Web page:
When 20 first-graders at the Hawthorne School in Beverly Hills were told it was story time, they quickly formed a semicircle on the library rug. But to their surprise, librarian Bernice Barth began talking about aspirin, marijuana and cocaine instead of princesses and fairy tales.
Several students began to fidget during the 15-minute question-and-answer period. However, the storyteller recaptured their attention with a hand puppet known as Mr. McGruff.
The Beverly Hills School District adopted the McGruff Elementary School Puppet Program last year to teach students as young as 5 not to use drugs. The program combines storytelling, puppetry, music and dance to get its message across.
"Who can tell me the difference between a good drug and a bad drug?" Barth asked. "And when should you take medicine?"
Hands waved eagerly to be recognized. "A good drug is like an aspirin that you take for a headache or when you have a temperature," said Emily Sedaghai-Pour. "But you should only take medicine when your mother, father or doctor gives it to you."
Blake Megdal, 6, warned classmates not to talk to strangers and "never take anything from strangers because they might try to give you bad drugs."
Barth was animated and enthusiastic, but it was McGruff who mesmerized the youngsters.
"Hi, girls and boys," Barth said in her natural voice, while manipulating the two-foot hand puppet.
"Mr. McGruff! Mr. McGruff!" the children shouted.
The shaggy brown dog, clad in a beige trench coat, plaid slacks and brown shoes, did not need an introduction. McGruff, known as the "watchdog of crime," symbolizes efforts by the National Crime Prevention Council and the Advertising Council to "take a bite out of crime."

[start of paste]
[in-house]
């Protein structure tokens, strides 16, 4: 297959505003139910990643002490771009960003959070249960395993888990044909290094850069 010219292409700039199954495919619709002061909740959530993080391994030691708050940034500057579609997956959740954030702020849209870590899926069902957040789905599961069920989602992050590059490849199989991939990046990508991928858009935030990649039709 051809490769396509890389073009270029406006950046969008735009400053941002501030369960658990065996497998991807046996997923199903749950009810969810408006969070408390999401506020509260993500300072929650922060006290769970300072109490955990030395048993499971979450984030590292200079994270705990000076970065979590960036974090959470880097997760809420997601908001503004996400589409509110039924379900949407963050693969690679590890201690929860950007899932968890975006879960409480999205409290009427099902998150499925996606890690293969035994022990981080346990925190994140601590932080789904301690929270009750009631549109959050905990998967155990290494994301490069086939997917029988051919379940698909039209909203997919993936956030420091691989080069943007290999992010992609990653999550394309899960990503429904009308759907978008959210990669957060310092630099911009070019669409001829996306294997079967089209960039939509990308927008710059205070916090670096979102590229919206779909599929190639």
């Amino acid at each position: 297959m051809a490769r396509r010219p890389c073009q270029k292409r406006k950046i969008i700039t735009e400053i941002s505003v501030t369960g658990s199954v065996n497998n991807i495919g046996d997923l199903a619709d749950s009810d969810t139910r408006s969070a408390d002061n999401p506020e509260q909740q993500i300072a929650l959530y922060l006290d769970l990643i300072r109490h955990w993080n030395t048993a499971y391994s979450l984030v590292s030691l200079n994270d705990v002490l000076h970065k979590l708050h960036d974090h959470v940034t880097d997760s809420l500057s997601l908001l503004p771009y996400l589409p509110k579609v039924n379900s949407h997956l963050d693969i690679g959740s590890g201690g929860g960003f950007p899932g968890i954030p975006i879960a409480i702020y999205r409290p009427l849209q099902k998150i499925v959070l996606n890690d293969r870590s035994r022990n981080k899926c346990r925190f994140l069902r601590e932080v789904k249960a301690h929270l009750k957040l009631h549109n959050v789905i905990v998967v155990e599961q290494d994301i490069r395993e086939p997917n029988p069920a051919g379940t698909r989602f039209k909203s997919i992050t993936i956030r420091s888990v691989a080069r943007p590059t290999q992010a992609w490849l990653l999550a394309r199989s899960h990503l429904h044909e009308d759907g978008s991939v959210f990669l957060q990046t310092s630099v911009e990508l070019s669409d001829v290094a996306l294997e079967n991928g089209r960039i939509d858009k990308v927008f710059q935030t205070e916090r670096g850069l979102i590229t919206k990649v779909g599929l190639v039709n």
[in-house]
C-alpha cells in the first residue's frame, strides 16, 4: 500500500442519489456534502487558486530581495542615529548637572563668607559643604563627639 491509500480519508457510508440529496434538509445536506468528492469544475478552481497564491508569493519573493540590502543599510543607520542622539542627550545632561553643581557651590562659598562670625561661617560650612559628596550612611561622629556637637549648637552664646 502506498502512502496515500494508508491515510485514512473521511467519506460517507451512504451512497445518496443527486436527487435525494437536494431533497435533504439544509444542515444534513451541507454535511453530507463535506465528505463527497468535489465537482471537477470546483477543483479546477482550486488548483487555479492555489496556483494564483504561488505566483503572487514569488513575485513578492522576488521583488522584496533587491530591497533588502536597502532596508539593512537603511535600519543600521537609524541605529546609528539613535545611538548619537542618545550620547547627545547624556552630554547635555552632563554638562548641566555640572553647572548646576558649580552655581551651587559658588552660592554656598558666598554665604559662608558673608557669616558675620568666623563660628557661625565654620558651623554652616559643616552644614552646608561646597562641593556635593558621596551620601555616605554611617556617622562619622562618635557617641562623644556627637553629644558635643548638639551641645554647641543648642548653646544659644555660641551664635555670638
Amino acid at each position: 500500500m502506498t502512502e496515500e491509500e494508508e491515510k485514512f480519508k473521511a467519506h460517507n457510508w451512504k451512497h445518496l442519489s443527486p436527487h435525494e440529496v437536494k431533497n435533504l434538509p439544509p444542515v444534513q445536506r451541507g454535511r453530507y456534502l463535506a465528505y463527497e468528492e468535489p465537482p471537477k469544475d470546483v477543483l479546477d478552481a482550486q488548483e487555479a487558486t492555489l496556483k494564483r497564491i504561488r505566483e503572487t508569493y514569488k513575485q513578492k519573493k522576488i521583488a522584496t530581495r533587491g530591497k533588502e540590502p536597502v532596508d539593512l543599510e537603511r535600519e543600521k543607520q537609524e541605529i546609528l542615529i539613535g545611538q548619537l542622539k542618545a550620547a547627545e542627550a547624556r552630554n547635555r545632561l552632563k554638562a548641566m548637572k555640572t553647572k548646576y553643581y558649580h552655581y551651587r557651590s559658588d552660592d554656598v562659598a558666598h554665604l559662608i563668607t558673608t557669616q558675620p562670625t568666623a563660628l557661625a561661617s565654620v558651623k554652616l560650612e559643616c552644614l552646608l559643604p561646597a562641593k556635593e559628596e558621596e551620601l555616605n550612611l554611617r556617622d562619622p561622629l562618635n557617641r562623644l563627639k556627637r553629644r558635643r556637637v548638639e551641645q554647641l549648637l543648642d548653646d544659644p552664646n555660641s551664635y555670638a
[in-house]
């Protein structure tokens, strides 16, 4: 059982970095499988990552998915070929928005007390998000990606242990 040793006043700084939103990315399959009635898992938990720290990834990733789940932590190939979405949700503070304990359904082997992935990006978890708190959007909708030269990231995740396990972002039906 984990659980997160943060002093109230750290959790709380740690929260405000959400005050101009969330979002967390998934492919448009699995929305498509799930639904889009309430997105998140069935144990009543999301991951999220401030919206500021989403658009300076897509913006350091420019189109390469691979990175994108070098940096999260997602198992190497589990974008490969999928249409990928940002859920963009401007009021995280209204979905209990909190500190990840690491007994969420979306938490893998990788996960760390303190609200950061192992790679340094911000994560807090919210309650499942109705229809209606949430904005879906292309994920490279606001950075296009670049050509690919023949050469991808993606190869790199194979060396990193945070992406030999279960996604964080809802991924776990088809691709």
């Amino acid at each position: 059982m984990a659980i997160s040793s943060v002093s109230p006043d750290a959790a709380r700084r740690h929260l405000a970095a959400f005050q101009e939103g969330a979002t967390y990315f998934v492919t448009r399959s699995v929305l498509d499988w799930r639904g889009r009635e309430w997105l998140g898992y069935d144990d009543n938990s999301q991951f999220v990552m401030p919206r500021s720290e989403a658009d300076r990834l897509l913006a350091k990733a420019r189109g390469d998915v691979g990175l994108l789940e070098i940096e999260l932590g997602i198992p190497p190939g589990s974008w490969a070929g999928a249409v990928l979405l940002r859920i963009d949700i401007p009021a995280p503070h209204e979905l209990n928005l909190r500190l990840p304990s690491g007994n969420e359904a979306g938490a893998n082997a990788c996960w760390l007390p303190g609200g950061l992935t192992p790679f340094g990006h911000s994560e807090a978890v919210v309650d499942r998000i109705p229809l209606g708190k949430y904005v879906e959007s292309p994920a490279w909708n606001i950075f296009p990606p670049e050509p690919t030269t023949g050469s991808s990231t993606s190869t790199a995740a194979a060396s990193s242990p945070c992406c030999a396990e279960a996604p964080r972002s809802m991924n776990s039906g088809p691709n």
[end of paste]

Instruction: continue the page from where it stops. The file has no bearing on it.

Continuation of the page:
He is an effective teaching tool, Barth said, because children relate to cartoons and fairy tale characters.
"Puppets and toys are non-threatening because children can instill (in them) human qualities," Barth said. "Children also regard stuffed animals and puppets as friends who don't ask anything in return."
Mr. McGruff is not a regular television cartoon character. But Barth said his recognition and popularity have increased as a result of anti-drug and anti-crime commercials on television.
Carol Katzman, director of educational services for the school district, said the McGruff safety and substance-abuse program meets state requirements and is part of a comprehensive health education program.
According to Katzman, the district's health education program took three years to develop. Designated a model project by the state Department of Education, the program will be started in other school districts in November.
"Our comprehensive program teaches wellness and self-responsibility. And we believe that puppets can send powerful messages to children," Katzman said.
Barth said she found puppets to be excellent teaching tools. The 22-year district employee also said she never changes her voice when working with puppets.
"Children know that puppets and toys are not real," Barth said. "They believe in fairy tales and become a part of the performance. Puppets and creative storytelling are a meaningful part of any child's learning experience."
With their eyes glued to the puppet, students listened attentively when Barth started to lip-sync Mr. McGruff's anti-drug tune from a cassette.
"Drugs will mess up your mind. Drugs won't help you to grow. You'll be wasting your time. No, no, no. Don't waste your time."